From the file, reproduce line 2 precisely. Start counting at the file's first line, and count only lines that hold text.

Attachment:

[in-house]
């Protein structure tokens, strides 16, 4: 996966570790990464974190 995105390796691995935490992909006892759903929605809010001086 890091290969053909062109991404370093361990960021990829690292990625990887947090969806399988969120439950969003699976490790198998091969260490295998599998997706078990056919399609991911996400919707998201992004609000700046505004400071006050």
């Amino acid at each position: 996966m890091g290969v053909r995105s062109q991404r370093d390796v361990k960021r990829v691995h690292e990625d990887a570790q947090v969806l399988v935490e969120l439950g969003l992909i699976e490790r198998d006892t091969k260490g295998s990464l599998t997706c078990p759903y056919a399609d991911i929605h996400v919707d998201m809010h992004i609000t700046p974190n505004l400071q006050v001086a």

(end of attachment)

């Protein structure tokens, strides 16, 4: 996966570790990464974190 995105390796691995935490992909006892759903929605809010001086 890091290969053909062109991404370093361990960021990829690292990625990887947090969806399988969120439950969003699976490790198998091969260490295998599998997706078990056919399609991911996400919707998201992004609000700046505004400071006050």